Select Committee on Public Administration Minutes of Evidence

Examination of Witness (Questions 220-239)



Mr Prentice

  220. I will pass, I am getting nowhere.
  (Sir Richard Wilson) I refuse to discuss whether there have been any discussions on the euro in the Cabinet.

  Mr Prentice: I thought you were going to elaborate.


  221. Did you want to say anything else?
  (Sir Richard Wilson) No, sir.

Mr Trend

  222. Could I just move on to the new units and talk about those?
  (Sir Richard Wilson) Yes.

  223. It seems to me that one of the criticisms of the 1997-01 Government, and it came out at the General Election, was the failure to get as much delivery as expected to through. Are the new units not a way of you maintaining the Civil Service as it is while giving Mr Blair what he wants?
  (Sir Richard Wilson) No, sir.

  224. So what is it?
  (Sir Richard Wilson) I think the new units are more important. Again, I must say to you I do not accept at all the model that the Civil Service is blocking Ministers or is resisting change. I think, in fact, if you look fairly at the evidence, the evidence is we are going through a huge change and I do believe that pretty strongly. I hope you accept that. What the units are about is a new phase in the process of change. In the last Parliament we had a very big drive on Modernising Government in the direction of focussing people on delivery, on joining up across government so we did not get too much caught in particular silos, to use the phrase, and on the need to modernise the Civil Service in all sorts of ways through stronger leadership, greater diversity, bringing in people where we had not got the skills, bringing in people who were talented, better performance management and better business planning. If you want me to tell you what we have done on that I can tell you either now or in writing. I think we have accomplished quite a lot in the Service in terms of people accepting what I have just been describing. We have now got to a point where I think people know in their heads what has to be done. The knack is actually making it happen. The Delivery Unit, if I may take that first, which I am really very proud of—

  225. It was your idea, was it not?
  (Sir Richard Wilson) No, it was not my idea, but I am proud of the fact that we have set it up and I am proud of the way it is so far developing. It was a decision of the Prime Minister to set it up, it was his decision, not mine, and I would not dream of claiming that. What it represents is a selection first of the four areas which are of key priority to the Government: health, education, transport and law and order. Within those four areas there is a selection of a limited number of key targets, between four and six, which are clearly agreed with the department. What the target is is clearly defined with the department, in a manner which is consistent with the Public Service Agreements. This is a case where we are working very closely together with the Treasury in defining what has to be done. Then agreeing with the department how they are going to deliver it and agreeing all sorts of aspects of delivery, including the staffing of the teams who will be responsible for the delivery and so on, and how the performance will be measured. Then single-mindedly focussing on the delivery of those targets over the next three or four years with the Prime Minister taking a close, personal interest in that process. So when I say I am proud of it, I think that model is a new model, it has within it some very important new developments, including the simplification and the reduction of the number of targets, but it is also very ambitious. I think the political stakes for the Government in delivering a radical improvement in public services are high. I think the stakes for the Civil Service in terms of our own reputation and self-esteem are very high. I think we have got a very big challenge and we are rising to it, and that is what I am proud of.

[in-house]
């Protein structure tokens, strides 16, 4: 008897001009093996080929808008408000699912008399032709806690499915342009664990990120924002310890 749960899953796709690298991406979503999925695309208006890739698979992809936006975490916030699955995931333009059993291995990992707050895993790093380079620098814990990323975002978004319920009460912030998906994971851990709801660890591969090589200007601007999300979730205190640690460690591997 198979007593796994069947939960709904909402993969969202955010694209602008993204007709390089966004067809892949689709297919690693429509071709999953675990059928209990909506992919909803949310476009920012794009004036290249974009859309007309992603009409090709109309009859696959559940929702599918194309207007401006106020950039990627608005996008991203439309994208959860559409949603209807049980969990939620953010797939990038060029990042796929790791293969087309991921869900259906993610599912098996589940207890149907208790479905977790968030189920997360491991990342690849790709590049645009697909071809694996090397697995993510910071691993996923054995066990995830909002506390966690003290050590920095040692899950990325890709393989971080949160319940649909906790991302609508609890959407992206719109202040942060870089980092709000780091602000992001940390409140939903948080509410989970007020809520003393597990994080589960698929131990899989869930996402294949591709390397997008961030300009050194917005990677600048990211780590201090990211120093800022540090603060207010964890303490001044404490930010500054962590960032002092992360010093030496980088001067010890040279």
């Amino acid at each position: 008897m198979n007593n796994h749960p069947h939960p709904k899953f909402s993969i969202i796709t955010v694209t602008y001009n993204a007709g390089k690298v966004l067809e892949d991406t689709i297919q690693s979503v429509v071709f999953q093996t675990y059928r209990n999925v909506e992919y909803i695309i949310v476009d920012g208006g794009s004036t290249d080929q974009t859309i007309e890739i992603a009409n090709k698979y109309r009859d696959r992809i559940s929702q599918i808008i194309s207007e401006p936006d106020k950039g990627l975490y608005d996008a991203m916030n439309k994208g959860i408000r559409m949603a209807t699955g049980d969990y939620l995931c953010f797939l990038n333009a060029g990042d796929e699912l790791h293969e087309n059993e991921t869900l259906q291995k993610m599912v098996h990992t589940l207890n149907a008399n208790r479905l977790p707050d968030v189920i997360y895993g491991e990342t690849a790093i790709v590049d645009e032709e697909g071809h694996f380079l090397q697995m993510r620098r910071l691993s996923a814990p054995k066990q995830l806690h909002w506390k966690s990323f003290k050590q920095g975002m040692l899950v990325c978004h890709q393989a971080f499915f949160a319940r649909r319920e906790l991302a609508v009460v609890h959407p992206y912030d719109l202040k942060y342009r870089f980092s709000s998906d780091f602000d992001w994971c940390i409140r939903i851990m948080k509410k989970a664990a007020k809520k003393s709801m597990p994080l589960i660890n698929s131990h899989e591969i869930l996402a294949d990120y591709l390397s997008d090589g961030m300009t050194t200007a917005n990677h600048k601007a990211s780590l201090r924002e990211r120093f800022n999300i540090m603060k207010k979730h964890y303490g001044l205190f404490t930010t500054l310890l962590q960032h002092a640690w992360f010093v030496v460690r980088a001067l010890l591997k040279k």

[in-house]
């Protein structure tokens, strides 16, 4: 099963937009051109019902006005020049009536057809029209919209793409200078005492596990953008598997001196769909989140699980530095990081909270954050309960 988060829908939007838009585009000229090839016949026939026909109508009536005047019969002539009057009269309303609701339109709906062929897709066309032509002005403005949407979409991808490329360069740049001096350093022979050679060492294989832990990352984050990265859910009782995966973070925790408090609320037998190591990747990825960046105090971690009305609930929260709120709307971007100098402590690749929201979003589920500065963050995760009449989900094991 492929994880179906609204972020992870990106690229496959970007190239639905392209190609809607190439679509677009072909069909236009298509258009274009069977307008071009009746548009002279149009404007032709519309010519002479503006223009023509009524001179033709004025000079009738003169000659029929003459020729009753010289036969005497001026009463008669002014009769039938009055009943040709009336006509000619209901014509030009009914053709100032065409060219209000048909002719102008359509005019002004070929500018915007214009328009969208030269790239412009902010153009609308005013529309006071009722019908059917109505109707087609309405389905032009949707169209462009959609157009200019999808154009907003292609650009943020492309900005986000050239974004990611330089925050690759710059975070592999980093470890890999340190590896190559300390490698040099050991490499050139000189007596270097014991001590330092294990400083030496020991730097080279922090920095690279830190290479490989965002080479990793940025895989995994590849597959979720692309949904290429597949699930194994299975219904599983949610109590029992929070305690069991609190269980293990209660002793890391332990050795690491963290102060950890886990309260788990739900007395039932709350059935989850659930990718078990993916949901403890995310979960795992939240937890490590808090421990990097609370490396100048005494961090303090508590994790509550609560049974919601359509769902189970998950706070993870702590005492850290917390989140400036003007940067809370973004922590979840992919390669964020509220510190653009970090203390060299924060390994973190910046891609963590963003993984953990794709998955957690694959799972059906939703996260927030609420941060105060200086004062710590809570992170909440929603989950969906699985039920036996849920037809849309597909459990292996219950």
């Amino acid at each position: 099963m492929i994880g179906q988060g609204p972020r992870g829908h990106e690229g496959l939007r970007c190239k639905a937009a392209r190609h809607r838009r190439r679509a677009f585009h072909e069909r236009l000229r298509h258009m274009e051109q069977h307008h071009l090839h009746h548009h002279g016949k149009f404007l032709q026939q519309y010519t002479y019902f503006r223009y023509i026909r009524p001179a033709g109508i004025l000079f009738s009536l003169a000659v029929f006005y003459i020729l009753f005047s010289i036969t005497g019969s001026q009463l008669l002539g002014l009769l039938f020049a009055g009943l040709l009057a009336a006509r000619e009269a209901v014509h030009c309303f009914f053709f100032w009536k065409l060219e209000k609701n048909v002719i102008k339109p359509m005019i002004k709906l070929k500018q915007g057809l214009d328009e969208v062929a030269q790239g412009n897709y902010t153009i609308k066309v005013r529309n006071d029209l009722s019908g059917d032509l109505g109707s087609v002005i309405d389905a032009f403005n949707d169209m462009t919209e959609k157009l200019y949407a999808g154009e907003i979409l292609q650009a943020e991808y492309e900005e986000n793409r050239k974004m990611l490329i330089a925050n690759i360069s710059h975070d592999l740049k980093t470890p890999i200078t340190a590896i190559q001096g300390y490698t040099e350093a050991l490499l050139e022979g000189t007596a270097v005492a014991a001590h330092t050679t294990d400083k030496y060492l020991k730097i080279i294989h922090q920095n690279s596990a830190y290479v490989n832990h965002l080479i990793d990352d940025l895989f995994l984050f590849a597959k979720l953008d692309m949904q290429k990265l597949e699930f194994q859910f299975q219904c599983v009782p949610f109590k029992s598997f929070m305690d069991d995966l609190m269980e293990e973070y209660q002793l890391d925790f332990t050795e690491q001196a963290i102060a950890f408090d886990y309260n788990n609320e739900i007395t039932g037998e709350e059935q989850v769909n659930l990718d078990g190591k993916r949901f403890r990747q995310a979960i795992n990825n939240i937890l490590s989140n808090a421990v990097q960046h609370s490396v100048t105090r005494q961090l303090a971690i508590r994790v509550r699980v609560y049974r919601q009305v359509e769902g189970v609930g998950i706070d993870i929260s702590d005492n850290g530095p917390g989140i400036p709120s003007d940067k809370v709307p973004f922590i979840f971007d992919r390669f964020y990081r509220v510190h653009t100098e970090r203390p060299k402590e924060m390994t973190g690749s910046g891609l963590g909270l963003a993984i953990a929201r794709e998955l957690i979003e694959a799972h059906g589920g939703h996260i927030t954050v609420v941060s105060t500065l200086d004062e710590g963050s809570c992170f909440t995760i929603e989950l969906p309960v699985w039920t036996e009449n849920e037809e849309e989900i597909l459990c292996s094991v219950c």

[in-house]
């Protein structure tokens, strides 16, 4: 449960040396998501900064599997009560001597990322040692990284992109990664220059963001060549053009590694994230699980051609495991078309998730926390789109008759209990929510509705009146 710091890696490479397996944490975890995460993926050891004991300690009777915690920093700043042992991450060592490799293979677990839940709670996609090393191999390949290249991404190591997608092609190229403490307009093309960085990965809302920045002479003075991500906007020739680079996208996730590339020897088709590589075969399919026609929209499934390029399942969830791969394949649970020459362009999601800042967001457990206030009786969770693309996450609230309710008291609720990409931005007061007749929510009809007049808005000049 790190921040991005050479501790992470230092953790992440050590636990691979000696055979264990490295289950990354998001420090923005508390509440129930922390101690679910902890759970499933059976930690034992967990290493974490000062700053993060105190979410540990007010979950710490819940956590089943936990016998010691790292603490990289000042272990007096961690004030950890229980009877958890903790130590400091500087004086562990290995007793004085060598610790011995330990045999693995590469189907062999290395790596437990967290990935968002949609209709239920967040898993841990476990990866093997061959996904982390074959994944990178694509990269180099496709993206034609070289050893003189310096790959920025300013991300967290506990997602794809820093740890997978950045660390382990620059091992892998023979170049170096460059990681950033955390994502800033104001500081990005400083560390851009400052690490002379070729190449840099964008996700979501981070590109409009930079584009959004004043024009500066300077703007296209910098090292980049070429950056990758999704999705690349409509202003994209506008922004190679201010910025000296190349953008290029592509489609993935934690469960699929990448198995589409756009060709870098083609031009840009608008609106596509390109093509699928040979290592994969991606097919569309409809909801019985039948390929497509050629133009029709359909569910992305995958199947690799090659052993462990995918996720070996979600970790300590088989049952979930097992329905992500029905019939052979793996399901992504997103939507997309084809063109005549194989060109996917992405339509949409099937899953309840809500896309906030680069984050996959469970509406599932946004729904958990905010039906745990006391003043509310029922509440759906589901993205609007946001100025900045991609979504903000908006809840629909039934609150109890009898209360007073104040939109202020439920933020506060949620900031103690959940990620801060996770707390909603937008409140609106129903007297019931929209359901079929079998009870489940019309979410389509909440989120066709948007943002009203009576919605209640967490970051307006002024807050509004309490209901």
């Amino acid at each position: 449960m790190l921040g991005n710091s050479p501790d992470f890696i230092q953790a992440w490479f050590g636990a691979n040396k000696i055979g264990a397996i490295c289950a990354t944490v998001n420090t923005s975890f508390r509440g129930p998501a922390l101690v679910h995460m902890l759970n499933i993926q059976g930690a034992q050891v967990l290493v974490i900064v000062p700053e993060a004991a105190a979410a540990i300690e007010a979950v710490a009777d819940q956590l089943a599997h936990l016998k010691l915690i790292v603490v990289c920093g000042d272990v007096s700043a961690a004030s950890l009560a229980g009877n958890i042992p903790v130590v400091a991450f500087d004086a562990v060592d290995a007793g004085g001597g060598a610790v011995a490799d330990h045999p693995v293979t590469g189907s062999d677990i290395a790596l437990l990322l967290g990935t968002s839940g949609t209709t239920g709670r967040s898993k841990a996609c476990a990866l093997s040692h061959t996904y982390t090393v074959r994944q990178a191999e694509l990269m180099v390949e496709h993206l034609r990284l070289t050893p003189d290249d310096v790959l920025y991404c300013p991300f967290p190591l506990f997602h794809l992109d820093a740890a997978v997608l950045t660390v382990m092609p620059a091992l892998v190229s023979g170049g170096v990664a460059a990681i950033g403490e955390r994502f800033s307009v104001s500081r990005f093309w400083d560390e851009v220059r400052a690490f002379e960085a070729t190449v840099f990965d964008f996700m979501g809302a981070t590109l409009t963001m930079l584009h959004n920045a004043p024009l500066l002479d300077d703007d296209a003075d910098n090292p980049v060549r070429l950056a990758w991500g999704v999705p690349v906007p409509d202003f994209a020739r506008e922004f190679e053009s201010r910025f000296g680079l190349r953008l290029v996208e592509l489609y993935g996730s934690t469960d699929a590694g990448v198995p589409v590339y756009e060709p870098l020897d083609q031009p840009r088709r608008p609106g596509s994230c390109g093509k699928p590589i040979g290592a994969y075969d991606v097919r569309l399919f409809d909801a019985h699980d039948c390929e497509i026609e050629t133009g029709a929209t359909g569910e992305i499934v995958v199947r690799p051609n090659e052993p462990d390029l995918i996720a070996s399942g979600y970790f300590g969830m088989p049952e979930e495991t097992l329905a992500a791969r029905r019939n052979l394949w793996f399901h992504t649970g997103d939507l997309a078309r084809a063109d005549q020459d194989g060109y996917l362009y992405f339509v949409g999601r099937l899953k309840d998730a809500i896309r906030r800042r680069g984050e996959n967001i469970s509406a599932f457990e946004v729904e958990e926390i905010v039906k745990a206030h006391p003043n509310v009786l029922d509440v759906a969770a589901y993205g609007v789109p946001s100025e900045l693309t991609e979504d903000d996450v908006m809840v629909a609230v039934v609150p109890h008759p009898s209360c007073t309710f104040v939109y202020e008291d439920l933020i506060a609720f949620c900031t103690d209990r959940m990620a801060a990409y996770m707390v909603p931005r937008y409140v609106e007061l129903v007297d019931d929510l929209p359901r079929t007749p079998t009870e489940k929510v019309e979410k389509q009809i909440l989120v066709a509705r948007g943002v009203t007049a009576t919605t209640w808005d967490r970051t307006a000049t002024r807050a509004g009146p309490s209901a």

226. I am struggling to get my head round where PSAs fit in. Also, one of the criticisms before was that there was too much project funding so there was a whole series of pilots which did not get translated into the whole country. Is the Delivery Unit looking at those pilots and also, for example, the PIU Report that reported about the lack of co-ordination at regional level? Is that the kind of area it is looking at?
  (Sir Richard Wilson) No. Can I just go back to the description I gave you first on PSAs. The targets which the Delivery Unit is agreeing with the departments are either themselves PSAs or are component parts of PSAs. We have made absolutely sure that they are consistent with PSAs so that they support PSAs, they are not in some sense cutting across them or different from them and there is no confusion about the message that is being given to a department. They are a selection of PSAs which have been picked out as critically important to the Government. That is the first thing.


  227. Are these publicly available?
  (Sir Richard Wilson) No, they are not at the moment publicly available.

  228. Are they going to be?
  (Sir Richard Wilson) I got that wrong. The PSAs, of course, are publicly available.

  229. We know that the PSAs are available but if these are entirely consistent with them, why can they not be as well?
  (Sir Richard Wilson) That is an issue which I think leads to Lord Macdonald and it is an issue I will report back to him on if you would find that helpful. Is that alright? Can I just pick up on something. The focus of the Delivery Unit is on the delivery of those PSAs or some PSAs. If a project is part of a department's programme for reaching that target, then it will be something the Delivery Unit will take an interest in because it is part of the programme. The department will put together a programme describing exactly how and when it is going to get to where it is agreed it will get to. It has got to be a plan which is convincing and deliverable and feasible.